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Am Fam Physician. 1999 Oct 1;60(5):1371-80; discussion 1381-2.

Abnormal uterine bleeding.

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  • 1University of Wisconsin School of Medicine, Madison 53715, USA.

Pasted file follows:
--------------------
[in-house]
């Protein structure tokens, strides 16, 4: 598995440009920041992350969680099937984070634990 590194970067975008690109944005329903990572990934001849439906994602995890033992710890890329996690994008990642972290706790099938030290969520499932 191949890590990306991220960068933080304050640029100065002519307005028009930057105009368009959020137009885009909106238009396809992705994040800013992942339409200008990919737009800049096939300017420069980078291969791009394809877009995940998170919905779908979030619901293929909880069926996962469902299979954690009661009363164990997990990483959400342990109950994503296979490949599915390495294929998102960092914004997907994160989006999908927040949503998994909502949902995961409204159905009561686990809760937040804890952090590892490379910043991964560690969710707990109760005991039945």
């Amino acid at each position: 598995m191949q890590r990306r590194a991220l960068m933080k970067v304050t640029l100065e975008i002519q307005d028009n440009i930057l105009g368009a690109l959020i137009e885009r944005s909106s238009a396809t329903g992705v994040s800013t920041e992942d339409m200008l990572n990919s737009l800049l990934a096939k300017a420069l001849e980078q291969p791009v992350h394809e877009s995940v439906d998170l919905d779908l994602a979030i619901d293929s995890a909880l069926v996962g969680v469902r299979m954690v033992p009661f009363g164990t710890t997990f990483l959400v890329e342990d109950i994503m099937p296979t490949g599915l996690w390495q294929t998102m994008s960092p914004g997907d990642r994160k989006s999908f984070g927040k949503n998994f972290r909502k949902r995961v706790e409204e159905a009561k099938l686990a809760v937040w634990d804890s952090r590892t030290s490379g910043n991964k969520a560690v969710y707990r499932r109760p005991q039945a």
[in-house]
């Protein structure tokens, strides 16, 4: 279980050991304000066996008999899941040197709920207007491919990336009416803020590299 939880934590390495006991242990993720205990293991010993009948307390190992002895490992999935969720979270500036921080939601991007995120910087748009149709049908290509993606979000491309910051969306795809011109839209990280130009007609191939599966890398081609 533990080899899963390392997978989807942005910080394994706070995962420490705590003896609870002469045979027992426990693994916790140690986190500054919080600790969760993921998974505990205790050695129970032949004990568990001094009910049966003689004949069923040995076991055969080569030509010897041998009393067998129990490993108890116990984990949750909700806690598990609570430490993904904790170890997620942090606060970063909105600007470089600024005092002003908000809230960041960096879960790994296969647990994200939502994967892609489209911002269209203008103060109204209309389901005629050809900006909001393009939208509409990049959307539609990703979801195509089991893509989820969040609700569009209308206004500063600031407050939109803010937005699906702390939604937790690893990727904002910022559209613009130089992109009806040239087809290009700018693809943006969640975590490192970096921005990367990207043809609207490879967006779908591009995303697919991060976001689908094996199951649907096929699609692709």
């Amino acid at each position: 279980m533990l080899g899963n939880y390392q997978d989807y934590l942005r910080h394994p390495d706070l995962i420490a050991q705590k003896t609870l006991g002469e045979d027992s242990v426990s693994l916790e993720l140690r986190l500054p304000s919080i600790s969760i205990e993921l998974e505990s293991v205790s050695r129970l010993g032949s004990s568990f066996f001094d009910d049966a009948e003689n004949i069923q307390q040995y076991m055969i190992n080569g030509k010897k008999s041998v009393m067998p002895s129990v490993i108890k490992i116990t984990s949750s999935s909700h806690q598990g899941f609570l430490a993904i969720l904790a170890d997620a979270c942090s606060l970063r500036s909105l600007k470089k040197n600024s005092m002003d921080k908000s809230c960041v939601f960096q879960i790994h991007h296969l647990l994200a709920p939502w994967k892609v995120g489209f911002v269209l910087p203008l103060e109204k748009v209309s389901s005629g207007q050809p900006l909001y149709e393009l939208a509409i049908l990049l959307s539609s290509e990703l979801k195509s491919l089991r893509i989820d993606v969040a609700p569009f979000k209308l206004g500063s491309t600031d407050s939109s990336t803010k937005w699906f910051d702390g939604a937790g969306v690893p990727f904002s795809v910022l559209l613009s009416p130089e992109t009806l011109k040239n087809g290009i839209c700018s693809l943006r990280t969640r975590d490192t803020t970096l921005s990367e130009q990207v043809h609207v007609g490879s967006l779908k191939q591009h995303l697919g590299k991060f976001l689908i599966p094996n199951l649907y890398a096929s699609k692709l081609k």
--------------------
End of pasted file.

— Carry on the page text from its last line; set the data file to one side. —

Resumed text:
The most probable etiology of abnormal uterine bleeding relates to the patient's reproductive age, as does the likelihood of serious endometrial pathology. The specific diagnostic approach depends on whether the patient is premenopausal, perimenopausal or postmenopausal. In premenopausal women with normal findings on physical examination, the most likely diagnosis is dysfunctional uterine bleeding (DUB) secondary to anovulation, and the diagnostic investigation is targeted at identifying the etiology of anovulation. In perimenopausal patients, endometrial biopsy and other methods of detecting endometrial hyperplasia or carcinoma must be considered early in the investigation. Uterine pathology, particularly endometrial carcinoma, is common in postmenopausal women with abnormal uterine bleeding. Thus, in this age group, endometrial biopsy or transvaginal ultrasonography is included in the initial investigation. Premenopausal women with DUB may respond to oral contraceptives, cyclic medroxyprogesterone therapy or cyclic clomiphene. Perimenopausal women may also be treated with low-dose oral contraceptives or medroxyprogesterone. Erratic bleeding during hormone replacement therapy in postmenopausal women with no demonstrable pathology may respond to manipulation of the hormone regimen.

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